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Q&A: Lloyd Kaufman talks Tromadance and “RETURN TO NUKE ‘EM HIGH, VOLUME 2″

Troma+Booth

Any cult cinema fanatic can tell you that Troma’s resident film festival, Tromadance, offers the type of midnight madness relegated to specialized sections at other fests all day long. And for NYC-based Troma lovers, the free film festival makes its Brooklyn debut on Friday, June 27th, and Saturday, June 28th, with provocative films such as Drew Bolduc’s SCIENCE TEAM, Zach Math & Jonah Bekhor’s THE FINAL MEMBER, Olivier Beguin’s CHIMERES and more. In anticipation for the 15th annual Tromadance festival, mastermind Lloyd Kaufman spoke to FANGORIA about the festival, as well as the next chapter in the RETURN TO NUKE ‘EM HIGH…

FANGORIA: You’ve just returned from Cannes, where Troma had a rocky experience in 2013. How was the festival for you this year?

LLOYD KAUFMAN: Cannes was great! Troma got a lot of attention and Quentin Tarantino ran into us. He told us he loved Troma and they were influences to him. We also sold some movies to different territories and we actually bought four movies. I think it was a pretty good festival for us. I don’t know what we bought yet, but all I know is that they’re one of a kind and in 20 years, Hollywood will be remaking those movies.

FANG: What should Troma fans expect at Tromadance this year?

KAUFMAN: Well, Screen Media, which is a big New York entertainment company, has brought their movie EVIL FEED. F, as in fuck, E-E-D. It’s one of those movies that, like THE HUMAN CENTIPEDE that had its U.S. debut at Tromadance years ago, none of the mainstream festivals dare to show it. This is a similar, great film.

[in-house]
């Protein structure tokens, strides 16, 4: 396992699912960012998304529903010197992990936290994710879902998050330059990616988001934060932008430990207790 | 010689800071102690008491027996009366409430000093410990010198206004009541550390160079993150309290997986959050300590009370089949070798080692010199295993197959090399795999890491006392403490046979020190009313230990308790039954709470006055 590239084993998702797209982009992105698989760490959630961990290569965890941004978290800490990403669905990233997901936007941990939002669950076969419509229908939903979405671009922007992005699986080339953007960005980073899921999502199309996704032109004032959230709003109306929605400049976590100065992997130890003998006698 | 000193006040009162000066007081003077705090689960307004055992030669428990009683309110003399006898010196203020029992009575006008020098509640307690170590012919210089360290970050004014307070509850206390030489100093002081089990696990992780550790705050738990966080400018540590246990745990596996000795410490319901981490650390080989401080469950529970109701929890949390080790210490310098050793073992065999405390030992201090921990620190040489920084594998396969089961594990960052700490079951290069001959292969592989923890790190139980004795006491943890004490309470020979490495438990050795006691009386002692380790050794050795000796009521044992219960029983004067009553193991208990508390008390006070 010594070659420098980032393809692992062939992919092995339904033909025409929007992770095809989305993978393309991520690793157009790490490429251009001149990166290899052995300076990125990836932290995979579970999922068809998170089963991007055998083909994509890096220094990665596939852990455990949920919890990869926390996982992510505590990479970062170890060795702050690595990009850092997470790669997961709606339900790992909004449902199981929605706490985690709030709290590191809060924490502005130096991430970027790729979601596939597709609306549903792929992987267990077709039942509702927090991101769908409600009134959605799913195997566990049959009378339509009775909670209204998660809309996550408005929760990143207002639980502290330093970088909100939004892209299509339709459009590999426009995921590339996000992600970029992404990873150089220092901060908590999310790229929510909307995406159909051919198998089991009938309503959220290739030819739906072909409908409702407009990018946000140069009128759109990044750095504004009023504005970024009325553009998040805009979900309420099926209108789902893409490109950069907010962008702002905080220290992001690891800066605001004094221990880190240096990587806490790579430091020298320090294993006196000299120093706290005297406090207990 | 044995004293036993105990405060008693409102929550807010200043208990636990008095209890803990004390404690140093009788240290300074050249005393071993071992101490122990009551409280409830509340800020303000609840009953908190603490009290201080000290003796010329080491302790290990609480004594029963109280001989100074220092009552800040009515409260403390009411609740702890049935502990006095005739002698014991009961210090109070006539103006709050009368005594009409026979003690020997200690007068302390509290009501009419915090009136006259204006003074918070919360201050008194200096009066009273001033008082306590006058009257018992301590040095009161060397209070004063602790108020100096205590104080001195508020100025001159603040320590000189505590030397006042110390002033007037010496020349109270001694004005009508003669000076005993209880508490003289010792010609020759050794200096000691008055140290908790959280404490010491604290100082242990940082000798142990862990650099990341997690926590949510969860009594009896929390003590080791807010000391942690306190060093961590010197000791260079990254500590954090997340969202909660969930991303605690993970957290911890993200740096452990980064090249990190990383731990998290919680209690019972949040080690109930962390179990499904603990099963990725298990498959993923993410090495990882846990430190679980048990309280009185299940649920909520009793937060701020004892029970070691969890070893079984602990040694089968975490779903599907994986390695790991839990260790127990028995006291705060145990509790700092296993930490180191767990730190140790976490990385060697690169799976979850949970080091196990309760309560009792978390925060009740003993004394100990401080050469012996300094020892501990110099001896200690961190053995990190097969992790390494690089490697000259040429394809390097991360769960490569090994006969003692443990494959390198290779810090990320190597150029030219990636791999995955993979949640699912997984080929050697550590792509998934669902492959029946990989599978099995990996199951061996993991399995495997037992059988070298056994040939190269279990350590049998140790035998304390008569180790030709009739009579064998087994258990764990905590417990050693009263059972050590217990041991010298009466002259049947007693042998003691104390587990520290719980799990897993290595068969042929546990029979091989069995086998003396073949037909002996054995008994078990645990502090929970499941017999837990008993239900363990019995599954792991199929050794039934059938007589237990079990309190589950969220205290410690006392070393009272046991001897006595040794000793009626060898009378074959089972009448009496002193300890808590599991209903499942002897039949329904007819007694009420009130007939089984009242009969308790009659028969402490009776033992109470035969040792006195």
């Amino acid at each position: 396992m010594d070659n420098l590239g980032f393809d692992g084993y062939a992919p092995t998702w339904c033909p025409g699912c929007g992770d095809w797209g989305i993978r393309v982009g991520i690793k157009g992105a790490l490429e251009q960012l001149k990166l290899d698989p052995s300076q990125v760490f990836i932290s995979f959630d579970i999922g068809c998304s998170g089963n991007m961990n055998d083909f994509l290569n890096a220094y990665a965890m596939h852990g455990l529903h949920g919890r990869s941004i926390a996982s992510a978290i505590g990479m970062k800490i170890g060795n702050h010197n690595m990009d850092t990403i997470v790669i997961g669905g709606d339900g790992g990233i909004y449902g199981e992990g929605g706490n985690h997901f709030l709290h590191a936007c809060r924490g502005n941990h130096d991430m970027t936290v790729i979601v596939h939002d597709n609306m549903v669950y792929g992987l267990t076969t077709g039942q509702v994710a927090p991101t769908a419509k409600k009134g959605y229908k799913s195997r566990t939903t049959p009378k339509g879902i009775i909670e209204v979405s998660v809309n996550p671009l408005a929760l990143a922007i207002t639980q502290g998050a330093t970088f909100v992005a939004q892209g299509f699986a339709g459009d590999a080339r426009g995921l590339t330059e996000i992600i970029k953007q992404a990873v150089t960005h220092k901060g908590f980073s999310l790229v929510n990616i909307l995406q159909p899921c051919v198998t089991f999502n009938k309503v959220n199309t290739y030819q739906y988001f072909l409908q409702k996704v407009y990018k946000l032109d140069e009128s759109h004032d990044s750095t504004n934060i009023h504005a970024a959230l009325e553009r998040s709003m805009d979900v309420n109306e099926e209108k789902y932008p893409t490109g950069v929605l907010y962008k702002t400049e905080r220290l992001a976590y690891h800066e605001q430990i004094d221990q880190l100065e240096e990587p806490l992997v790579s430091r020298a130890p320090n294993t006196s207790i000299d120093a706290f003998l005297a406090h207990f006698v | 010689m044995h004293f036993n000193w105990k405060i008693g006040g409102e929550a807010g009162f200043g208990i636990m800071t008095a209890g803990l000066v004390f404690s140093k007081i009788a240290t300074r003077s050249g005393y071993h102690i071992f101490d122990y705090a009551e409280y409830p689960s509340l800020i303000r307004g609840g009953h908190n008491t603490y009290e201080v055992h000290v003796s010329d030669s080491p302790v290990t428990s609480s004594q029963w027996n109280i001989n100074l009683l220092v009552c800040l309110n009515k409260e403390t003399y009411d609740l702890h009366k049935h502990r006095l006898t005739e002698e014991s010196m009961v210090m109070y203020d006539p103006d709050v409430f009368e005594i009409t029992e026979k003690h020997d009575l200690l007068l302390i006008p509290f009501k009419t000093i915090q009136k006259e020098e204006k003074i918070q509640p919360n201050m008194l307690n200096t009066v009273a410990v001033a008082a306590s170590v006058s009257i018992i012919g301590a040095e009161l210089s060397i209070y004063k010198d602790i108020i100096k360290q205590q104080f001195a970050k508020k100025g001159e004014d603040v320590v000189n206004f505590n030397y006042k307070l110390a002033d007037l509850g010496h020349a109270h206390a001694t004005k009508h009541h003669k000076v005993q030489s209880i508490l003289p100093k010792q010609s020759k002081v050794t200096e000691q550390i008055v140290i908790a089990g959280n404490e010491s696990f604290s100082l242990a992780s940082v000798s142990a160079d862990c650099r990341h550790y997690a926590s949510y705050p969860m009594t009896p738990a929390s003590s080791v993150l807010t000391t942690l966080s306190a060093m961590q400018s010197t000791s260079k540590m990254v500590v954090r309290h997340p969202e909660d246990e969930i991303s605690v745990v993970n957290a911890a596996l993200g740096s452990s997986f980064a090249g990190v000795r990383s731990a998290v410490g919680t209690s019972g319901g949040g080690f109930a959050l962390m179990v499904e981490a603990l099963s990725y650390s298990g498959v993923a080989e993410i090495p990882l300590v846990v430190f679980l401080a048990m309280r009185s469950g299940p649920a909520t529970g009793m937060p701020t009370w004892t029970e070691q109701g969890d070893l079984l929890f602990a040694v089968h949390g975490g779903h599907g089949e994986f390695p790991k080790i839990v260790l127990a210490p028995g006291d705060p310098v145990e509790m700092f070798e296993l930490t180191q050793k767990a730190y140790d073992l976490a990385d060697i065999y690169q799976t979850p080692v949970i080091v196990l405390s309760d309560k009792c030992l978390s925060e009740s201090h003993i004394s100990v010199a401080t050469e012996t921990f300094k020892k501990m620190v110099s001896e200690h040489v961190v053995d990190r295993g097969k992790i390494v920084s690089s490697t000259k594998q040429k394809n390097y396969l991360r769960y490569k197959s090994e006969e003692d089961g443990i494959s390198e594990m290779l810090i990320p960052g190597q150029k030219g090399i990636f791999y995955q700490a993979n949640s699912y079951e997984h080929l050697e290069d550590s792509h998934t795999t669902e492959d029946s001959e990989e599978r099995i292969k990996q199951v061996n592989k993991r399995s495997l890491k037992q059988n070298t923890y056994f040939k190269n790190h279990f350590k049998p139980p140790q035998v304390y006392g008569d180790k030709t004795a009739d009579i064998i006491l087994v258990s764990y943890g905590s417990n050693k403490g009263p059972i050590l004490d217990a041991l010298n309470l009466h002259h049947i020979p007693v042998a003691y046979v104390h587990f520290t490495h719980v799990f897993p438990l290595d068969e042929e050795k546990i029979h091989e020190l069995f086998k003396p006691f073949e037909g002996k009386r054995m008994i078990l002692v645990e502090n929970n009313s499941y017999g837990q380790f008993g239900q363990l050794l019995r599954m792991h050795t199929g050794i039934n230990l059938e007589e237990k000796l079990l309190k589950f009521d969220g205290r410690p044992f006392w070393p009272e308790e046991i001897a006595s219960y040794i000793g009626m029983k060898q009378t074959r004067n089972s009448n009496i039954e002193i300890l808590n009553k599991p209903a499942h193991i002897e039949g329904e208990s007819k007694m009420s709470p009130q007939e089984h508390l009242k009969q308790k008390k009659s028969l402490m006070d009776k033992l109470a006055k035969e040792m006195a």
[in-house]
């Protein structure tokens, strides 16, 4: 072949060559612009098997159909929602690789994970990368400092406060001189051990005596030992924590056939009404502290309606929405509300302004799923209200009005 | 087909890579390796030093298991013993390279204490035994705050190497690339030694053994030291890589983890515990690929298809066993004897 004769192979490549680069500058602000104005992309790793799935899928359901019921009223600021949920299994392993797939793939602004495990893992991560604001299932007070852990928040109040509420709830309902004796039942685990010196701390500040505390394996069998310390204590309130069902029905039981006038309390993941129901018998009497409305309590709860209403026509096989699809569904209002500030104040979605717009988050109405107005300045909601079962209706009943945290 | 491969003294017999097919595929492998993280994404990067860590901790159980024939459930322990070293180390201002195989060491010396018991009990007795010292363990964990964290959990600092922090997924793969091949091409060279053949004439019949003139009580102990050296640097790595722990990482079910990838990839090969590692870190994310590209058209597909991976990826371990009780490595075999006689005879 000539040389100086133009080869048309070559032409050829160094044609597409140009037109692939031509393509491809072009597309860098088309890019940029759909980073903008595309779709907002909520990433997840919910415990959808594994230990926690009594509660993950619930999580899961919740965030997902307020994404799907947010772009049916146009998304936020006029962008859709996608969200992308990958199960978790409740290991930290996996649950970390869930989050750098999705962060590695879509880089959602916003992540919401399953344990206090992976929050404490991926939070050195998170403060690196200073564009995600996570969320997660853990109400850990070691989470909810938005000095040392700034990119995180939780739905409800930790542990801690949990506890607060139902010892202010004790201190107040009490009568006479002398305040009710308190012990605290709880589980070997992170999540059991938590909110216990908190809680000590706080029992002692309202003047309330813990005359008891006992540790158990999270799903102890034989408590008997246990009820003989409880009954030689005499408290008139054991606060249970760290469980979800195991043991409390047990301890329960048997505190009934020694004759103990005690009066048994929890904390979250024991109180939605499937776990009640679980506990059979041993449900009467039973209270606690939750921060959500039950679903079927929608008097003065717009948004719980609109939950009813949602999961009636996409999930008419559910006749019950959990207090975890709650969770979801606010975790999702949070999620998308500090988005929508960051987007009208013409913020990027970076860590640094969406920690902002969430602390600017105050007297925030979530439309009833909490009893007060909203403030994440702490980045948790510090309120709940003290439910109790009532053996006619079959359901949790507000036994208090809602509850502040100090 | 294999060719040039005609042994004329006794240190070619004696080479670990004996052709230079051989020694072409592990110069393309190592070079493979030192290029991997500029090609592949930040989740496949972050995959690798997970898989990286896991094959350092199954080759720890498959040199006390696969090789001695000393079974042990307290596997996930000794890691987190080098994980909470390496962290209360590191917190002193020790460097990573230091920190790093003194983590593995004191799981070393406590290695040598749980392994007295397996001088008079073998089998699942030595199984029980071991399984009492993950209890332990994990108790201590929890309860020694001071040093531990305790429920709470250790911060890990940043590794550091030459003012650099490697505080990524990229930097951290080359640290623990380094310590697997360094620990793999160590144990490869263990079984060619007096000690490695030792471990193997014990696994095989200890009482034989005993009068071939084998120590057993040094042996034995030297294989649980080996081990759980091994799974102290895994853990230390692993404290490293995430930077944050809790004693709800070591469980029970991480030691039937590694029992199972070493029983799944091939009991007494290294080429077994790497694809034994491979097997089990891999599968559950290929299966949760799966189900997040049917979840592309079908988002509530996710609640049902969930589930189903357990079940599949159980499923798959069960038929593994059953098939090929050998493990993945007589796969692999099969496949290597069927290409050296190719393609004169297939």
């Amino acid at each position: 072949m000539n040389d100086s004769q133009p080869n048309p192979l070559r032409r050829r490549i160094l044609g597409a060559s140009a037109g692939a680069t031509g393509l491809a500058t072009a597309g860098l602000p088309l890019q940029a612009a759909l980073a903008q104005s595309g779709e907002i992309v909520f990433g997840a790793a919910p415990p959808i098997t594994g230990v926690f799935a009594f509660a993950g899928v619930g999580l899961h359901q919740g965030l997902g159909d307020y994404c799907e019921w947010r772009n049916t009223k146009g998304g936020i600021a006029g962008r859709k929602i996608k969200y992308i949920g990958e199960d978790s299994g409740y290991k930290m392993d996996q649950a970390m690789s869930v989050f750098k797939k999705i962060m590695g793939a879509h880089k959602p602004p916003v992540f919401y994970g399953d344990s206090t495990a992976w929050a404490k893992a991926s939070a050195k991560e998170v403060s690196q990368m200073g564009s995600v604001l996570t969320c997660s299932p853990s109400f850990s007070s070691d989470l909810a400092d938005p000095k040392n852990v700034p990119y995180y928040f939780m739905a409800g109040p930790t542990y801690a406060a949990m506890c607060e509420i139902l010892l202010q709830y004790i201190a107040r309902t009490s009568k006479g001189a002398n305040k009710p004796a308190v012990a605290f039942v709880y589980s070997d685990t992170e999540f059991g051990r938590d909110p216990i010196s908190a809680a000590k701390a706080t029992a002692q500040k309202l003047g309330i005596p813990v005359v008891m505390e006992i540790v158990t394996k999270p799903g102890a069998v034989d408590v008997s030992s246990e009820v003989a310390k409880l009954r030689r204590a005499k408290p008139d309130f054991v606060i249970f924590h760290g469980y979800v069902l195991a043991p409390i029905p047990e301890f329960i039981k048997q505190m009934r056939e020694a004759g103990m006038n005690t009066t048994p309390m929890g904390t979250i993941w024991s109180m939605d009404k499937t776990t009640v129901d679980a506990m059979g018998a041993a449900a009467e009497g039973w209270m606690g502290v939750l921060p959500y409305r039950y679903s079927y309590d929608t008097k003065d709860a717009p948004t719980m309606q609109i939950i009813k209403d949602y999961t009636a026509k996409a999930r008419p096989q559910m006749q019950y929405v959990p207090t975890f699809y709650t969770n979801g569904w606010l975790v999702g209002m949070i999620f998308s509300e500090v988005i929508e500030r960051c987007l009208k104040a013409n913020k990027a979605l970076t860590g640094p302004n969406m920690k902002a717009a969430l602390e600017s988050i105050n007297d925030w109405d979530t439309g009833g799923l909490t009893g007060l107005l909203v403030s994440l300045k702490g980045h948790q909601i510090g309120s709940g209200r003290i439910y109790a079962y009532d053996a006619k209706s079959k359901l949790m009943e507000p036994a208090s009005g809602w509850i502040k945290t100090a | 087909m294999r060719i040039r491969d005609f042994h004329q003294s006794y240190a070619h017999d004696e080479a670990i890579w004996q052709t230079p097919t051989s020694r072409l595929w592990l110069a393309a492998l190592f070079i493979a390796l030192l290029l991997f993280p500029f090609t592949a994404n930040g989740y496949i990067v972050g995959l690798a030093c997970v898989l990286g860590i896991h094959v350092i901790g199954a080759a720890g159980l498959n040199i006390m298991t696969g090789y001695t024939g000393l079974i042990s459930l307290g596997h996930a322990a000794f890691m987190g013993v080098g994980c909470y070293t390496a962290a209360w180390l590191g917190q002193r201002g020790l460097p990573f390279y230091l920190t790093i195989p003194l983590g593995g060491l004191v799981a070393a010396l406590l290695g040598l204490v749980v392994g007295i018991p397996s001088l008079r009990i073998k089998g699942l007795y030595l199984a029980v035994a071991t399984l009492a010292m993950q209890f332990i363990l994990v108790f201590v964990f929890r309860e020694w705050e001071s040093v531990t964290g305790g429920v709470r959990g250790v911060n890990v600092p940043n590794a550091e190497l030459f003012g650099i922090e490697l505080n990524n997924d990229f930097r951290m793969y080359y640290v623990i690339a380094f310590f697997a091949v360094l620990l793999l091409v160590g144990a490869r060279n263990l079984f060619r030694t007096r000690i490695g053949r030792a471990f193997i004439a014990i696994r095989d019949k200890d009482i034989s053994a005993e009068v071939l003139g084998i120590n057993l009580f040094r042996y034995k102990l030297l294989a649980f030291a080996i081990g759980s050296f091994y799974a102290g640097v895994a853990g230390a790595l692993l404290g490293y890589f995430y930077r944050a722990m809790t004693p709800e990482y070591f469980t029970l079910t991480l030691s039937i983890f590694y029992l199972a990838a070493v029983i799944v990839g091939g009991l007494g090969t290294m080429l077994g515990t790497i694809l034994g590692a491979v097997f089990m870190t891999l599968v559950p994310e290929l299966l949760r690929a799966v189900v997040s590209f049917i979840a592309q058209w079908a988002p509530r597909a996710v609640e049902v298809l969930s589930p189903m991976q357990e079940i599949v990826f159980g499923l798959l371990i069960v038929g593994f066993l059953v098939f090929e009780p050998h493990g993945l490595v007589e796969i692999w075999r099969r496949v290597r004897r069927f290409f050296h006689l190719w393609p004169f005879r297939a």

It’s a movie that should be at Sundance and SXSW, but the movies they show there and in Toronto in their alleged “Midnight Madness” lineups are the kinds of movies Troma made 20 years ago. You know what I’m saying? A movie like TEETH is essentially KILLER CONDOM, which we made 20-25 years ago and Sundance finally got around to showing a couple years back. TEETH doesn’t come close to KILLER CONDOM, and it’s nowhere as original. But Sundance and those festivals think that’s “cool,” since none of them take any risks.

Toronto and Tribeca were showing ZOMBEAVERS, but where were they for POULTRYGEIST, which is about seven years old now? If they wanted to show a good animal zombie movie, they should have shown POULTRYGEIST! It’s a musical, Peter Jackson loves it, Quentin Tarantino loves it, but the festivals were frightened to show it.

FANG: Well, the change of tastes in horror audiences doesn’t change the fact that many Troma movies have stood the test of time and are considered memorable cult classics today.

KAUFMAN: Yes, and we’re 40 years old now and still going strong. Those “Midnight Madness” filmmakers know that and that’s why they’re making imitations of Troma films that don’t have political or sociological statements.

FANG: This year, Tromadance is coming to Brooklyn, despite the last few years being held in Asbury Park, NJ. Was there a specific reason for the location change or was the festival warranting a change of scenery?